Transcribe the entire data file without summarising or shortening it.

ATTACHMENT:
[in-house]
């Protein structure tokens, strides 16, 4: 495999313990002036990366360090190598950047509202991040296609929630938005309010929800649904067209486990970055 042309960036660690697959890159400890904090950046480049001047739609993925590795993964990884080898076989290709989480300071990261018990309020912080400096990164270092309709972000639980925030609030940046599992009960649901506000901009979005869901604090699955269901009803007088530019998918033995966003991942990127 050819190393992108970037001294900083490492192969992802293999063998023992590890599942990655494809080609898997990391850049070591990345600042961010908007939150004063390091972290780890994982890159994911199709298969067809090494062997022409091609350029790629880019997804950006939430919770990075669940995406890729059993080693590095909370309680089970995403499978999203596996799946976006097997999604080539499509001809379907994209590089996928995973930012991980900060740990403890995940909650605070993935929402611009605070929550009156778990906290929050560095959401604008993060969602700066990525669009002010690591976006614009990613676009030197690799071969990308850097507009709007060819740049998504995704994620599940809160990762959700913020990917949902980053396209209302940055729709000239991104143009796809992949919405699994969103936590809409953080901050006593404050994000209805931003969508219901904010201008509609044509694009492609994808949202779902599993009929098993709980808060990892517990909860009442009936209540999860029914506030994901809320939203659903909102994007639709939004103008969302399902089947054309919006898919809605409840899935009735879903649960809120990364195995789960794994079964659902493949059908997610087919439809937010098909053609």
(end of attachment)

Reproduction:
[in-house]
């Protein structure tokens, strides 16, 4: 495999313990002036990366360090190598950047509202991040296609929630938005309010929800649904067209486990970055 042309960036660690697959890159400890904090950046480049001047739609993925590795993964990884080898076989290709989480300071990261018990309020912080400096990164270092309709972000639980925030609030940046599992009960649901506000901009979005869901604090699955269901009803007088530019998918033995966003991942990127 050819190393992108970037001294900083490492192969992802293999063998023992590890599942990655494809080609898997990391850049070591990345600042961010908007939150004063390091972290780890994982890159994911199709298969067809090494062997022409091609350029790629880019997804950006939430919770990075669940995406890729059993080693590095909370309680089970995403499978999203596996799946976006097997999604080539499509001809379907994209590089996928995973930012991980900060740990403890995940909650605070993935929402611009605070929550009156778990906290929050560095959401604008993060969602700066990525669009002010690591976006614009990613676009030197690799071969990308850097507009709007060819740049998504995704994620599940809160990762959700913020990917949902980053396209209302940055729709000239991104143009796809992949919405699994969103936590809409953080901050006593404050994000209805931003969508219901904010201008509609044509694009492609994808949202779902599993009929098993709980808060990892517990909860009442009936209540999860029914506030994901809320939203659903909102994007639709939004103008969302399902089947054309919006898919809605409840899935009735879903649960809120990364195995789960794994079964659902493949059908997610087919439809937010098909053609």